6242  Transitions from open/close embrance (was Smooth

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Date: Mon, 09 Feb 2009 00:10:42 -0200
From: Shahrukh Merchant <shahrukh@shahrukhmerchant.com>
Subject: [Tango-L] Transitions from open/close embrance (was Smooth
Tango :: Two tone wingtips do not a leader make)
To: tango-l@mit.edu

Tango22 <tango22@gmail.com> says:

> Since when can't you execute a front ocho in a [closed] tango embrace?

[He was referring to a statement by "Richard" (which appeared to be
private email that was subsequently quoted to the list--as an aside, do
make sure you have the permission of someone to quote personal email to
the list).]

That was my reaction as well when I read Richard's statement (to be
fair, he only said that the embrace "needs to breathe," which doesn't
necessarily mean that it opens). But it's nonetheless a good example of
the ways that Tango is done differently in Buenos Aires from the way it
is taught outside of Buenos Aires (even by most of the teachers from
Buenos Aires).

Tango22 is absolutely right that you can be in a completely closed
embrace and execute a front ocho. It IS more difficult and requires
better technique, but it's much more satisfying to dance as you remain
connected with (not just "in contact with") your partner throughout. As
the woman is taking her forward step on the right foot, the man needs to
step forward into the space occupied by the woman just as she is
vacating it, while rotating to the right with the woman. It's the
dynamic effect of the man doing this that then creates the woman's lead
and done this way it allows the couple to remain in an entirely close
embrace throughout and they move naturally together. (Sorry, it's not
really possible to explain this entirely in words ... .)

This as opposed to the way most beginners seem to be taught the ocho,
where the focus seems to be exclusively on what the woman is doing, to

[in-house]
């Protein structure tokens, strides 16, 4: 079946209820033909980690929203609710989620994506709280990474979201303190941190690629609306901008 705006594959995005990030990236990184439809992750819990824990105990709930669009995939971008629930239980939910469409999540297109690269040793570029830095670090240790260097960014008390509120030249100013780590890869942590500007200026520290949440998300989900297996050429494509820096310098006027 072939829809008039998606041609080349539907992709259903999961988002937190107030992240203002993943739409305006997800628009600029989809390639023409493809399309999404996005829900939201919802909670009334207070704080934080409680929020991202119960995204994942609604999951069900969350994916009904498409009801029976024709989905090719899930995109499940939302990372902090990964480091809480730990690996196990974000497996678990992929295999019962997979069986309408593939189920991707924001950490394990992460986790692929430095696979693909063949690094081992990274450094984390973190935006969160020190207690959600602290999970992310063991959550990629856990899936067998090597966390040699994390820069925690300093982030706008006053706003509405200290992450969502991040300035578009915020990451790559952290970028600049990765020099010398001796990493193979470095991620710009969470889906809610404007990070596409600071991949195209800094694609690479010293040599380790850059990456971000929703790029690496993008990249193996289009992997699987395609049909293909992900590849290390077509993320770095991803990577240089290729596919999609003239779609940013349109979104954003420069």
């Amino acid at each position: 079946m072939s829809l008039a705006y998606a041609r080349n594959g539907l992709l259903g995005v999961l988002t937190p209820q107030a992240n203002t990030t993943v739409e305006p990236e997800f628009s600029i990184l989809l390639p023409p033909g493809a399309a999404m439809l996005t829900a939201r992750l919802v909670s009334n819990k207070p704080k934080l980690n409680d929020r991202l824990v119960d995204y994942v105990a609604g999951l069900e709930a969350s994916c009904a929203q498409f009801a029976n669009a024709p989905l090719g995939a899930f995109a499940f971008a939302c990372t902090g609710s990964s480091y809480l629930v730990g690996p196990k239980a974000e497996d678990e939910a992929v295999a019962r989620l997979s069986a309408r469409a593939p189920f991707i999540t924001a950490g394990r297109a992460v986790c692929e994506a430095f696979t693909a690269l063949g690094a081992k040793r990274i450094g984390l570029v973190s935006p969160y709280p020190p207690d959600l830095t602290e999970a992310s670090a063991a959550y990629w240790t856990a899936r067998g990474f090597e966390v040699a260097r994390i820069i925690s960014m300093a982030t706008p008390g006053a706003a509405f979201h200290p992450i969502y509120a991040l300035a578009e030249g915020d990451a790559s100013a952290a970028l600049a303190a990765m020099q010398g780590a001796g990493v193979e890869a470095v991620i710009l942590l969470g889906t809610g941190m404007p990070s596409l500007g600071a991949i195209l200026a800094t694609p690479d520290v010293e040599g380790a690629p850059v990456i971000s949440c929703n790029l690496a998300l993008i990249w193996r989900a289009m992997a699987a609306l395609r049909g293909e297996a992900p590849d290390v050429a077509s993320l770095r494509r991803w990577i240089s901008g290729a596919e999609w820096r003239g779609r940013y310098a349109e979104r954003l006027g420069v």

the detriment of the man's technique. The man ends up using his arms
mostly rather than his body, and the woman ends up not feeling enough of
a lead and often develops an unfortunate tendency to complete the ocho
on her own.



On a related subject, the business of automatically switching from open
to close embrace in the middle of a figure also seems extremely
artificial to me. Yes, I took workshops from famous (and well-respected,
including by me) Argentine teachers where the subject of the workshop
was something like "How to switch back and forth between close and open
embrace." But in practice, I find the effect jarring and entirely
unnecessary (except when I realize early that a woman is uncomfortable
in a close embrace and I need to open it ONCE for the rest of that dance
and that tanda). Particularly jarring is when the woman AUTOMATICALLY
pushes away into an "exhibition-style" hold at the first sign of an ocho
or giro coming up (by that I mean her left hand moving from around my
shoulder down to my bicep, and then using that hold to push herself away
from me as "preparation" for the ocho or giro). It is completely
unnecessary in social dancing (not to mention destroying the feeling of
connection), unless one is switching back and forth between salon
dancing and exhibition or nuevo-type figures (and even then the change
should be led).

Shahrukh





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